If on the other hand you're into adventurous cragging, perhaps making multi-day approaches, carrying camping gear as well as climbing gear, then weight and bulk is far more important, because these loads can be as big as they get so any weight savings you can make will add up. Alpine climbers also require lightweight harnesses, both because they will often have to carry them on the approach and because at high altitudes the weight of everything their body must support needs to be kept to a minimum. Ski mountaineers and via ferrata users also need something lightweight as the chance of using it should be minimal and it's purely there as a back up and may end up being carried for much of the trip.

Sport climbers should also choose the lightest harnesses, both to maximize their strength and stamina and, most importantly, to help keep within their baggage allowance.


Racking loops can range from as many as nine loops - big enough for even the most paranoid of leaders - to none at all, useful if your car's been broken into and all your gear's been stolen on the way to the crag. The average number of gear loops is four, which is good enough for everything from bolt clipping with a dozen quickdraws to big wall extravaganzas.
More gear loops doesn't necessarily give you more room (after all your waist remains the same size), as it can actually reduce the effectiveness of your racking, bunching up your gear on smaller loops. Clever mega racking (five to nine loops), such as found on harnesses like the Troll and Wild Country (their Synchro has nine loops) allows you the opportunity to better organize your rack into its different components, say small cams on one rack, wires on another etc. Limited racking is generally found on 'centre' or instructional harnesses (designed to safeguard novices when top roping), or on ultra lightweight Alpine/ski mountaineering harnesses and those for via ferrata. On these mountain harnesses it's assumed that only a limited rack will be taken (a couple of screws, nuts, prusik loops and a pulley) with any larger rack being carried on a sling or bandolier (where it is easier to access when wearing lots of clothing and gives the racking a dual role).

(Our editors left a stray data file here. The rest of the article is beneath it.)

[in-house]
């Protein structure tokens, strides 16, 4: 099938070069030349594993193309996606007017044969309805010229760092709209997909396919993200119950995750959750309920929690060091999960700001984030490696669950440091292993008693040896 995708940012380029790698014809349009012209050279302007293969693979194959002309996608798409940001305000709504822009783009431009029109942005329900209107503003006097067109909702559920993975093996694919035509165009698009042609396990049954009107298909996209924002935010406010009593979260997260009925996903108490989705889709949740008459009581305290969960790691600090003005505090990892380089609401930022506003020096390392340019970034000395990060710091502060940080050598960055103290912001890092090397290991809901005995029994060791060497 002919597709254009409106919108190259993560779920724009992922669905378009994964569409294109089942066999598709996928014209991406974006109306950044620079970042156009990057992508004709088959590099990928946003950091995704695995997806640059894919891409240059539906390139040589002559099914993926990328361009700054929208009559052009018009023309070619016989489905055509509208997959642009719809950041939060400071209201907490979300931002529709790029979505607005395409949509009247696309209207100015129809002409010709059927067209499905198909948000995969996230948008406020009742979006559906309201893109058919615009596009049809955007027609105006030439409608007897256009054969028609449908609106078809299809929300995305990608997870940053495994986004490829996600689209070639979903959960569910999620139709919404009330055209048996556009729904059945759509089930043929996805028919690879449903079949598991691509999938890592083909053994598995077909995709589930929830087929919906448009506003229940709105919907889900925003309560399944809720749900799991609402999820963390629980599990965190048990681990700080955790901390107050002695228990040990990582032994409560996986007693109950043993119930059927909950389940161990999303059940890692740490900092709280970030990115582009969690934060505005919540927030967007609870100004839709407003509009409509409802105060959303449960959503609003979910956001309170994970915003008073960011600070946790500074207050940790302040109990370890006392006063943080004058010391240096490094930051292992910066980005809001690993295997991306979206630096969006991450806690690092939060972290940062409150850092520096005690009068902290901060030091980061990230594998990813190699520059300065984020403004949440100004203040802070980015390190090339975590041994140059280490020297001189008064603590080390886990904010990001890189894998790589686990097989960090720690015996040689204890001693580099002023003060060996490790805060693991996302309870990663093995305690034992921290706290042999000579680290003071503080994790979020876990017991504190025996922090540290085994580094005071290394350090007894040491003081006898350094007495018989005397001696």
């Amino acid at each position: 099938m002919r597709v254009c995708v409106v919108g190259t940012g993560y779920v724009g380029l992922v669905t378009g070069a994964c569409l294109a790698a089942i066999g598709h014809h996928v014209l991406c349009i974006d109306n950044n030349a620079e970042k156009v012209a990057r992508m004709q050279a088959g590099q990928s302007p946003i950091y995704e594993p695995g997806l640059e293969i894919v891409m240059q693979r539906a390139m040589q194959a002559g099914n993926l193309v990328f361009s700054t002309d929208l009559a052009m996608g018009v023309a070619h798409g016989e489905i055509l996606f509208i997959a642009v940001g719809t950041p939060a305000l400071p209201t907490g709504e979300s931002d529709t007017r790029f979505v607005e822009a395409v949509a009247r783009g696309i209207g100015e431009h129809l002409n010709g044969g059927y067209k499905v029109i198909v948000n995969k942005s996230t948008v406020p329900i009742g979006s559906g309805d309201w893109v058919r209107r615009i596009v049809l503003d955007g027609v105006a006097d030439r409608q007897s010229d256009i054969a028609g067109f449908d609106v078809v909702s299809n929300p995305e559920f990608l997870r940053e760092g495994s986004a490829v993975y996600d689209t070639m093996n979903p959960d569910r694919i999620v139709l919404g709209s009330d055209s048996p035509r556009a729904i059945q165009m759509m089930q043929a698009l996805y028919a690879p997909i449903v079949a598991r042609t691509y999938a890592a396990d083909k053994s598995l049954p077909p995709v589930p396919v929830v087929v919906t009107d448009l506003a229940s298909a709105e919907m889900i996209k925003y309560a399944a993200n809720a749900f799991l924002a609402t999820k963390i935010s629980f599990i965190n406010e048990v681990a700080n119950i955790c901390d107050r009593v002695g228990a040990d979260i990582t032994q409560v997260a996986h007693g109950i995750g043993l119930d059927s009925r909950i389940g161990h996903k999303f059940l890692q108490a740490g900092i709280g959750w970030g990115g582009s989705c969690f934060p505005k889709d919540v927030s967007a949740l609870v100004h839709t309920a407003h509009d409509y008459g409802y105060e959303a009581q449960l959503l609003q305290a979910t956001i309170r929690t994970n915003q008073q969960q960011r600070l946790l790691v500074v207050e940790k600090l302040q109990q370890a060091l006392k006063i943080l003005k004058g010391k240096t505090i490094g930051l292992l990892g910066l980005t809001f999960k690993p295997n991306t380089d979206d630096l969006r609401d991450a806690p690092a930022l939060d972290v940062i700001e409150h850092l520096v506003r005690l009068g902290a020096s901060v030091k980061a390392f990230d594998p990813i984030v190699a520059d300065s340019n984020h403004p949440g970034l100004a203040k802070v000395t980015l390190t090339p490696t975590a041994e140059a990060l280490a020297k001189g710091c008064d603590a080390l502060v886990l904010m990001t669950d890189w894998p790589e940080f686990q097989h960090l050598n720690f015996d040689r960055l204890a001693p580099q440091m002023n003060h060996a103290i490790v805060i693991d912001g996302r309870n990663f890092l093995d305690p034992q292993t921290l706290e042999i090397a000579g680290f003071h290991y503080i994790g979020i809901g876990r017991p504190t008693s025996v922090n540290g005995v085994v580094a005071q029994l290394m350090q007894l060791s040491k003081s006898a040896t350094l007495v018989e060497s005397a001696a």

The lack of racking also can make wearing a 'sack more comfortable and also keeps down the weight and cost. If you are carrying a big rack then consider a bandolier like Black Diamond's Zodiac, which not only takes the weight off your hips but also has the added advantage of helping to reduce the risk of the harness slipping down on to your hips, a common problem when rope drag is thrown into the equation along with a heavy rack. Winter climbers should also consider this system, or a bandolier, as a heavy waist belt is even more likely to creep down when wearing slick waterproofs.



The Edelrid Sartorius D: a lightweight Alpine / sport harness with superb racking facilities. Click here to find out more about this harness.